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Redevelopment of Yates Village gets $9.3 million from state

Redevelopment of Yates Village gets $9.3 million from state

The total cost of the project is approximately $24 million
Redevelopment of Yates Village gets $9.3 million from state
Children play at Yates Village in Schenectady on Thursday.
Photographer: Peter R. Barber

SCHENECTADY -- Yates Village may soon be getting an extensive overhaul the Schenectady Housing Authority has been seeking. It was announced on Thursday that the housing authority would receive $9.3 million from the state for the project.

According to a press release, the money would go toward the first phase of redeveloping the 296-unit, low-income housing project, which is expected to cost around $24 million.

The first phase of the redevelopment project will include “substantial rehabilitation” of 25 of the units in the housing project and the demolition and construction of eight buildings that contain a total of 89 apartments. It will also include the construction of a 12,000-square-foot community service facility that will accomodate three non-profit organizations.

The apartment units will be converted into town homes and garden apartments.

An extensive rehabilitation of the housing project was proposed last year by Schenectady Housing Authority Executive Director Rich Homenick, but it lacked funding.

Yates Village, built in 1948, is one of seven properties managed by the housing authority. It's considered one of the largest housing projects in the city. It’s situated in the north side on the edge of the city. It houses around 720 residents, according to Homenick.

Homenick said he doesn’t believe the housing authority has developed any properties since the 1960s.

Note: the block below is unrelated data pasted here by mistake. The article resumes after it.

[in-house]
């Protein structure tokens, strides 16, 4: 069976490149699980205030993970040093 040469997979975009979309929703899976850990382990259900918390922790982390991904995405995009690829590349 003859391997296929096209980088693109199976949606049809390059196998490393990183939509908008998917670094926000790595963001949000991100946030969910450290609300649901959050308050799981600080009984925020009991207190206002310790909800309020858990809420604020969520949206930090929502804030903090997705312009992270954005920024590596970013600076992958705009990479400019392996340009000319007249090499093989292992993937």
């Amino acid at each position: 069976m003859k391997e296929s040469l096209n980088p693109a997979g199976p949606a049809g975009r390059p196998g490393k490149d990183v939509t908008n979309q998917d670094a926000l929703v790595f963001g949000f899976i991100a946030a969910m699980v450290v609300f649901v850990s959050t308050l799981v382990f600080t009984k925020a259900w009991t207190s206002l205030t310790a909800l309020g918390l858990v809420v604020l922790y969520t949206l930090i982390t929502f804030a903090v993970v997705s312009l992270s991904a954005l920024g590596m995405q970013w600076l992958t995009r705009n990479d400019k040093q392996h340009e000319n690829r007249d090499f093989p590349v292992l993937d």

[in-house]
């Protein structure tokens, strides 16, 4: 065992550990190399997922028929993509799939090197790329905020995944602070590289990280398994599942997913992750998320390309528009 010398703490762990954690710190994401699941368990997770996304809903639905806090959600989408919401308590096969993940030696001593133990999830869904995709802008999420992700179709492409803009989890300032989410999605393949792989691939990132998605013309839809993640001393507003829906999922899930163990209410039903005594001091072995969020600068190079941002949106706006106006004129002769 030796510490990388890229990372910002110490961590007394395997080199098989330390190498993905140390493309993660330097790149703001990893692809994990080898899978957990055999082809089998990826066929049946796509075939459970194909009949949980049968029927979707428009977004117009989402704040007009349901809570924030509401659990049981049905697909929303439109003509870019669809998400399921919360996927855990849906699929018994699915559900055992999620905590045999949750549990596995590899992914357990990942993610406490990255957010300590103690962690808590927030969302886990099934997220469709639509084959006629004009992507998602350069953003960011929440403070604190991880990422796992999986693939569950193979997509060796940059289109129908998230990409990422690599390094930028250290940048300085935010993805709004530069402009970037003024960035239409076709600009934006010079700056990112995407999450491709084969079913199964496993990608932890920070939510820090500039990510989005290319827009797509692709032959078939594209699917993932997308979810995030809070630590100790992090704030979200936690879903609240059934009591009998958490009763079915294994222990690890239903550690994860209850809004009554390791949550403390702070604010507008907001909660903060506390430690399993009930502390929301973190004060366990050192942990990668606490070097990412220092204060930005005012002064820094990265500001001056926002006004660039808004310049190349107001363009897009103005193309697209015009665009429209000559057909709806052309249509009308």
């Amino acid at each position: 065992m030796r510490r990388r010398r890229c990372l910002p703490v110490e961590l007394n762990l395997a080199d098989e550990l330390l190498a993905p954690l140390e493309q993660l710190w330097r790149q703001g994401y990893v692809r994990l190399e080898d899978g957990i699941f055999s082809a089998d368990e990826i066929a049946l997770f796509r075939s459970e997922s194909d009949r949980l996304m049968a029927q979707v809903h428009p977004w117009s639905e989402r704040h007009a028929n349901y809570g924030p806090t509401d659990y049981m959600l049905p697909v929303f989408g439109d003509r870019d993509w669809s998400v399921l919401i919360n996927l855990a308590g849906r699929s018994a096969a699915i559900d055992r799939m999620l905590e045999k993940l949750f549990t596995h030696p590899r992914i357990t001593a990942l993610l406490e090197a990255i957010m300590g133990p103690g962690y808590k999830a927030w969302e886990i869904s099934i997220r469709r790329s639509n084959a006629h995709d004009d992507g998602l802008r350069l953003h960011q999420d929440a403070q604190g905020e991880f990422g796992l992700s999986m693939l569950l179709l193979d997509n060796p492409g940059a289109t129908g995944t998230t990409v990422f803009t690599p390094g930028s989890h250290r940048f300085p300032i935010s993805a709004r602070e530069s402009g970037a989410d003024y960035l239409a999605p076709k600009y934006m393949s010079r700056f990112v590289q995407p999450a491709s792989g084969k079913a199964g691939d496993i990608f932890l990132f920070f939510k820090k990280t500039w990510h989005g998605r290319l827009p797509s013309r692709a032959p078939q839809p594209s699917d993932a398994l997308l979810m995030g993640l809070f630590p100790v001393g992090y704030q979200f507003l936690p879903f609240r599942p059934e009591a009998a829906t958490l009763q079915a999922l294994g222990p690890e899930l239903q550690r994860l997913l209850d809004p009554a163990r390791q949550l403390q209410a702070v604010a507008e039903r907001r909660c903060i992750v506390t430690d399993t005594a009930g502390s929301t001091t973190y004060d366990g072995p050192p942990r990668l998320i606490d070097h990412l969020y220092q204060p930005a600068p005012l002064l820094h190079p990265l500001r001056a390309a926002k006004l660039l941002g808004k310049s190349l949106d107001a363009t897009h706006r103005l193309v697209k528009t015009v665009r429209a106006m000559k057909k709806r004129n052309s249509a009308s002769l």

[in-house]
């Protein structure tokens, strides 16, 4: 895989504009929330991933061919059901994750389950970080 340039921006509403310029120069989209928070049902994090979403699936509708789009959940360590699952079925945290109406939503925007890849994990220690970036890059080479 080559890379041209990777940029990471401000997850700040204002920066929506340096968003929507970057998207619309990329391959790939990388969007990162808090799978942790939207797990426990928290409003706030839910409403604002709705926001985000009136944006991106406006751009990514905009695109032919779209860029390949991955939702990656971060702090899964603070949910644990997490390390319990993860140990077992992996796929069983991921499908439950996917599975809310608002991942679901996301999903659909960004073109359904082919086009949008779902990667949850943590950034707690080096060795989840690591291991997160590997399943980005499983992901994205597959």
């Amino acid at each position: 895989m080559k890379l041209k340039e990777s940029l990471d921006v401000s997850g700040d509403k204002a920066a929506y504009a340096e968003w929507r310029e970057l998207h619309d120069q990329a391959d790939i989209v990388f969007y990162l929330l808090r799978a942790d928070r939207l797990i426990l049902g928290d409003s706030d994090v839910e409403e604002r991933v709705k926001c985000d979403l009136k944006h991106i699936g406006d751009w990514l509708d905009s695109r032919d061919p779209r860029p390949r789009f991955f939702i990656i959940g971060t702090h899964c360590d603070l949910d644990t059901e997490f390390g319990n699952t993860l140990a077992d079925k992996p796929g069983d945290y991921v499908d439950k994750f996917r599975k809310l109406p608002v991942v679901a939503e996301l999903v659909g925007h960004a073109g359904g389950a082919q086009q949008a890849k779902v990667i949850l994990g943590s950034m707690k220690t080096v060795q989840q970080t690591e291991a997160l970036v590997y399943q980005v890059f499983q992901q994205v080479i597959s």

“My vision was to convert public housing into a more sustainable model,” Homenick said. “The governor’s housing award is the beginning of this transformation." The funding was announced by Gov. Andrew Cuomo.

Homenick said the entire cost of the first phase of the project is $24 million. He said they do have “soft commitments” from private investors to fund the rest of the first phase. Those investors could then receive a variety of federal and state tax credits for their investment.

Pennrose, an affordable housing developer based in Philadelphia, will be the developer for the project.

During construction, current residents will be assisted in finding other housing through a professional relocation company. 

Residents will be given subsidized housing vouchers through the federal Housing and Urban Development to help pay for the housing. They could also be moved to other public housing units, Homenick said.

Ray Gillen, chairman of the Metroplex Development Authority, said Pennrose will be part of the project for the long haul. Pennrose's involvement will allow the property to be put on the tax rolls for the first time, Gillen said.

Gillen said he has been working with the housing authority and Pennrose to develop a payment in lieu of taxes plan that they will present to the city Industrial Development Agency.

This will mean, though, the housing complex will no longer be publicly subsidized.

So, if Yates Village residents want to return to the housing complex, they will be given assistance through the federal Section 8 program, which is based vouchers, Homenick said.

“Anybody who lives there now that wants to return will have that option,” Homenick said. “Some people might refuse because they live somewhere where they are happy and might not want to come back. But some will.”

Once everything is finalized with the first phase of the project, Homenick said they will work with Pennrose to begin finding financing for the second phase.

Homenick said because of the scope of the whole project, he believes it may take four phases to complete.

Mayor Gary McCarthy said he was “very pleased” with the news about the award.

“I spent 10 years as a commissioner on the Schenectady Housing Authority Board,” McCarthy said. “So, I’m interested in what happens there and want to make sure we’re providing safe and decent housing to all residents of the community.”'

Homenick said he hopes construction on the first phase of the project begins in early 2019.

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